I would ask he/she the following:
– are they flexible in their shifts i.e. work different shifts each week
– willing to take on other task i.e. MOD
– find out if they are problem solvers
– friendly and customer oriented
– are they willing to go the extra mile for co-workers needing help or customers
– how long are they plan on staying on (that’s important, you don’t want to train someone only to leave in a month)
– what is their carrier goal – they may be integrated into the club environment in another fashion
– what is their interpretation of cleanliness, friendliness
I concur with the questions submitted by Eric and Heike.
As a gym owner too, I like to see how interviewees handle role playing scenarios. Put them on the spot to see various customer service situations. You can also use other staff members to help with the role playing. If the interviewee is new to the gym environment, they may not know how to handle some of the intense situations, but it is important to see if they can think on their feet.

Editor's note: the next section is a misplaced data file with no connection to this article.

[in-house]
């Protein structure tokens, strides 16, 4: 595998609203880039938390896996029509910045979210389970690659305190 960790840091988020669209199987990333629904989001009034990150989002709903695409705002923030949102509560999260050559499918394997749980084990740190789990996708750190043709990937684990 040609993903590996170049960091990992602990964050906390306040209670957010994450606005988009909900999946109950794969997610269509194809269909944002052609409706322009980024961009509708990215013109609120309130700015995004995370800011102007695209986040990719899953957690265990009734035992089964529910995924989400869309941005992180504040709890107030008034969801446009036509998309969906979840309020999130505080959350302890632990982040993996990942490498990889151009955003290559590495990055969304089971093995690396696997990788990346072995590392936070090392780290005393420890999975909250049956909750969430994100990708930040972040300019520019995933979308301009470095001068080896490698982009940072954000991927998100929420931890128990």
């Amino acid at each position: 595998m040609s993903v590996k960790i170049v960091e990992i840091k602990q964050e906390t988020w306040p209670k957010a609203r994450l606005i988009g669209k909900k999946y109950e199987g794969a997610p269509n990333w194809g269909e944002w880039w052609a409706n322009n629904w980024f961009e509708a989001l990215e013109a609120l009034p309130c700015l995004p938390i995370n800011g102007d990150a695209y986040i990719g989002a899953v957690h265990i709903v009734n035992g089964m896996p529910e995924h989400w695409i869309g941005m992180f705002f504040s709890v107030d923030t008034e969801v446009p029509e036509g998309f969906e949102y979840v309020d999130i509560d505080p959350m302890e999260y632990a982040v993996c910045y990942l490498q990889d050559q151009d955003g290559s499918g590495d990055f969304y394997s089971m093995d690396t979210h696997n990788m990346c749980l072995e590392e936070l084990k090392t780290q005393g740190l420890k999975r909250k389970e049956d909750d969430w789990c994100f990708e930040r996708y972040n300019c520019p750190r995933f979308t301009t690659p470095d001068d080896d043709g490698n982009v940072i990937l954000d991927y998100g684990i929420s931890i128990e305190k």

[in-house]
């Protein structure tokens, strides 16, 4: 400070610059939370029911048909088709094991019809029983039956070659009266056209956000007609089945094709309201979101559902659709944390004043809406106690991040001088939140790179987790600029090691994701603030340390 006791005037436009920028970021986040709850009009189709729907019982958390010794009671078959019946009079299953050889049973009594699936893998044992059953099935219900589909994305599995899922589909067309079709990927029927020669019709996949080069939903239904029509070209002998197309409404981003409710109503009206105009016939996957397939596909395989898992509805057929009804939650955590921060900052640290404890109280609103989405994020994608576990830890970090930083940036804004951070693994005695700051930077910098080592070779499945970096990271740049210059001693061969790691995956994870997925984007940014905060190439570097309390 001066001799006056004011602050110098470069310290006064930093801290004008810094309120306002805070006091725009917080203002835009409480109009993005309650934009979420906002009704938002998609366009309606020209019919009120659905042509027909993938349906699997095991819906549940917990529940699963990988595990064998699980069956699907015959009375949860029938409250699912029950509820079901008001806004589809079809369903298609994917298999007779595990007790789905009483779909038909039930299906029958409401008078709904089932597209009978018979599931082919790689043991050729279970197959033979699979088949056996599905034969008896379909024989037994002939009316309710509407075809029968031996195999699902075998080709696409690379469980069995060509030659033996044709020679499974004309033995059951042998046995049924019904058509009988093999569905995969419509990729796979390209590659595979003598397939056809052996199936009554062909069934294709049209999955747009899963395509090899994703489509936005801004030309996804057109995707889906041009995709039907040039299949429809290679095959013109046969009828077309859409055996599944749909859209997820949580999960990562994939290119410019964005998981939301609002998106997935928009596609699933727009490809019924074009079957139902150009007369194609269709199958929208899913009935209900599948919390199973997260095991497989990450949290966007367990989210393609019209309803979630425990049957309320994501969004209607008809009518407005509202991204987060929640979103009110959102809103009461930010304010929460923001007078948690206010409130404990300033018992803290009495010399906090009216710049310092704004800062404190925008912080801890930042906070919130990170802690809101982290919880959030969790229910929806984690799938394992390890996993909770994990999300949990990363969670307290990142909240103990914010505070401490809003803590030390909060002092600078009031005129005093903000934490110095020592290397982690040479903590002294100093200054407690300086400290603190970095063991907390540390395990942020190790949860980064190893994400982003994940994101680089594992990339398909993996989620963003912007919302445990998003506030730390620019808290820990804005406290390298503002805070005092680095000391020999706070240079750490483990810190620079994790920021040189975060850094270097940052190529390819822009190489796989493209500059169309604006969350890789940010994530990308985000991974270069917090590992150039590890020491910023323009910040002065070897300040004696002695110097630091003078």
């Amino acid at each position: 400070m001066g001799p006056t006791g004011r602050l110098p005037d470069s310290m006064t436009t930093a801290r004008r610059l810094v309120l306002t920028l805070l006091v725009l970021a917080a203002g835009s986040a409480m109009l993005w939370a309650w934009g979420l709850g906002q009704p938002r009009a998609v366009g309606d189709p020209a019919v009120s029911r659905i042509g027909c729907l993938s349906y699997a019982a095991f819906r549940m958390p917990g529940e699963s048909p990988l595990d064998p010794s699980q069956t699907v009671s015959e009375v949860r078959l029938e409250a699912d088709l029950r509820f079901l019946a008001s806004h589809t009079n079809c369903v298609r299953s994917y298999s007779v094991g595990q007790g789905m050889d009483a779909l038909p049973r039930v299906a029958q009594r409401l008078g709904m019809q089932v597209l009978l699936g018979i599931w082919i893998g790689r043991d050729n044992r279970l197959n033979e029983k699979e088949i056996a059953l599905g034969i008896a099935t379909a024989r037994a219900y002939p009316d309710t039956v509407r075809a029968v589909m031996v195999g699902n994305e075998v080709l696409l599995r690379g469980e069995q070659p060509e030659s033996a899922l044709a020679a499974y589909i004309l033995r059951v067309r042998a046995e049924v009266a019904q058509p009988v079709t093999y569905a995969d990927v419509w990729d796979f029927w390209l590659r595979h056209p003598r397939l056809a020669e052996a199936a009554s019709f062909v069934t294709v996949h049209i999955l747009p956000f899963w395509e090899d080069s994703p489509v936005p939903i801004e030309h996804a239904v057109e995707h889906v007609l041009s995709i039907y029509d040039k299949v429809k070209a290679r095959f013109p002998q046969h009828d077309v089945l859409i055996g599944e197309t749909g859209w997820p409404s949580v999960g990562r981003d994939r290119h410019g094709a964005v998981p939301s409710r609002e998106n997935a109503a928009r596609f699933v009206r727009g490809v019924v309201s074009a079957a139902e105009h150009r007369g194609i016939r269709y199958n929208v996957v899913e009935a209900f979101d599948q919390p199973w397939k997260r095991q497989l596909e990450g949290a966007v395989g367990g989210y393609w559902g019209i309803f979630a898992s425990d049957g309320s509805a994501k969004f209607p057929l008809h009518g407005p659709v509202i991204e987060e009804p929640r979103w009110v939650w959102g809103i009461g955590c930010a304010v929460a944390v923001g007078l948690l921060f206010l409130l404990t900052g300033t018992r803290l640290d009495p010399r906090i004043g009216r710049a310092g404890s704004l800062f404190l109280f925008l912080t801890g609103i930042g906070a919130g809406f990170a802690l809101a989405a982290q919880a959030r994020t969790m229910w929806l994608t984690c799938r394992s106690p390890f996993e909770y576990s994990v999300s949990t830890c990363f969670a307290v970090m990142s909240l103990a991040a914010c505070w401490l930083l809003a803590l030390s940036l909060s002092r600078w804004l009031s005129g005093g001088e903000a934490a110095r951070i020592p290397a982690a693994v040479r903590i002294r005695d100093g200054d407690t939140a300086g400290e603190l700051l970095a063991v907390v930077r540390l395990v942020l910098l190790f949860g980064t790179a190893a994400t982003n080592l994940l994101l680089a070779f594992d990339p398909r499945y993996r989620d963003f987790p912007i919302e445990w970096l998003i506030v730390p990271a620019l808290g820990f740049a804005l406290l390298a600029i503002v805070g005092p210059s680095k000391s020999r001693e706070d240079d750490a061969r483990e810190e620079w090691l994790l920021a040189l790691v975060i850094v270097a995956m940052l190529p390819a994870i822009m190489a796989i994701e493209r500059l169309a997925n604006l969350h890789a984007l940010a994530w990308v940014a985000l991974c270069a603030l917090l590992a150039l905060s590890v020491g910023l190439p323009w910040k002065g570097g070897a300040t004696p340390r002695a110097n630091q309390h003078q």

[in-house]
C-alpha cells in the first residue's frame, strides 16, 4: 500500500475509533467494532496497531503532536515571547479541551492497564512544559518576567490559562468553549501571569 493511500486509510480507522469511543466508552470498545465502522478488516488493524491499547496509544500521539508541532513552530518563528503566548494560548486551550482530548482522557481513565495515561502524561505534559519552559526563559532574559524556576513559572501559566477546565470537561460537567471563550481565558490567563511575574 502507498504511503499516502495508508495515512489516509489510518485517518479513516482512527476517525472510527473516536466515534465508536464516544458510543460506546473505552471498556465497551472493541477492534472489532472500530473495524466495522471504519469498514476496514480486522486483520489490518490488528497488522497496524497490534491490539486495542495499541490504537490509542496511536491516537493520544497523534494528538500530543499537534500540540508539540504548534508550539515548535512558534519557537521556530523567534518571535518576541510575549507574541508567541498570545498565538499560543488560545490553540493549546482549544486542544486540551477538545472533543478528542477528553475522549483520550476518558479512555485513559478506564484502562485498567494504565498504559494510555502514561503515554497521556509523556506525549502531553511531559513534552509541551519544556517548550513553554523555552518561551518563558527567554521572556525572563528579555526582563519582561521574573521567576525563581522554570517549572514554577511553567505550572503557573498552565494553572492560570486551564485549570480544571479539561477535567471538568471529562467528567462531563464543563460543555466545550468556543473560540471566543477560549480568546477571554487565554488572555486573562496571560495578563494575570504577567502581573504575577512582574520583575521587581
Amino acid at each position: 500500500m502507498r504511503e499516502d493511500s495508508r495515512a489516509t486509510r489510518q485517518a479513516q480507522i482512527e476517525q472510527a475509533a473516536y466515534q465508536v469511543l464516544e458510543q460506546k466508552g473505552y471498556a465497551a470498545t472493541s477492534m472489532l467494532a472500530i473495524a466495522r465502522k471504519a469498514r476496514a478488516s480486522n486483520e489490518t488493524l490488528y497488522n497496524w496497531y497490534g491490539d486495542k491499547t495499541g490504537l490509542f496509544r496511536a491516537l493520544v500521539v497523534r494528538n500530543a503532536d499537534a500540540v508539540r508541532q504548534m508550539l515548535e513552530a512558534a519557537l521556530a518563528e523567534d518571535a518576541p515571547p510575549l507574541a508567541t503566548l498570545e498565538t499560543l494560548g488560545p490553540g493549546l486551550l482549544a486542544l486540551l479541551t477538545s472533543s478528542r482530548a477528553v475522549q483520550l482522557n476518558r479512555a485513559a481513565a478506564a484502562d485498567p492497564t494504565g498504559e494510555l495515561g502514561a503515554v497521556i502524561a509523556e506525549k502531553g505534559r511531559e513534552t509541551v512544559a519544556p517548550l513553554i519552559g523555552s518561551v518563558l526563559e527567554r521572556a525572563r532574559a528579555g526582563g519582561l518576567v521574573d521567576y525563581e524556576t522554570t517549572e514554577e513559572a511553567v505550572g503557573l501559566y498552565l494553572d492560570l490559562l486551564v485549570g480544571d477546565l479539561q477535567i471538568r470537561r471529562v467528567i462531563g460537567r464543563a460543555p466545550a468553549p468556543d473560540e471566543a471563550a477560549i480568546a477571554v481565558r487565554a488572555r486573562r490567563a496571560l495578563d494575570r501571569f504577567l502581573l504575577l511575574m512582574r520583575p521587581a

Also, ask if they have any sales experience. Everyone in the fitness environment should have some sales experience or at least be able to recognize when a customer has the desire to purchase and then get someone to help with closing.
I hope this helps. I wrote a blog post on how to handle various gym member complaints. It may help with brainstorming other questions. http://blog.gyminsight.com/2013/10/how-to-handle-gym-member-complaints/
Best in Health,
Hi Amy. I like ‘situational’ “What if” types of questions – particularly for a position that’s so people oriented. So, I’d present the interviewee with a couple of ‘real-life’ problem scenarios that your gym and front desk staff has had to deal with in the past to see how the interviewee would handle it.
I hope that this helps – good luck!
For this position customer service is a must. Any question surrounding this subject should be on the top of the list. Also reliability and understanding the duties of the job are a couple more subjects where some questions need to be asked. As others have suggested, giving the interviewee a few scenarios is always a great way to test them and see if they are a good match for the job.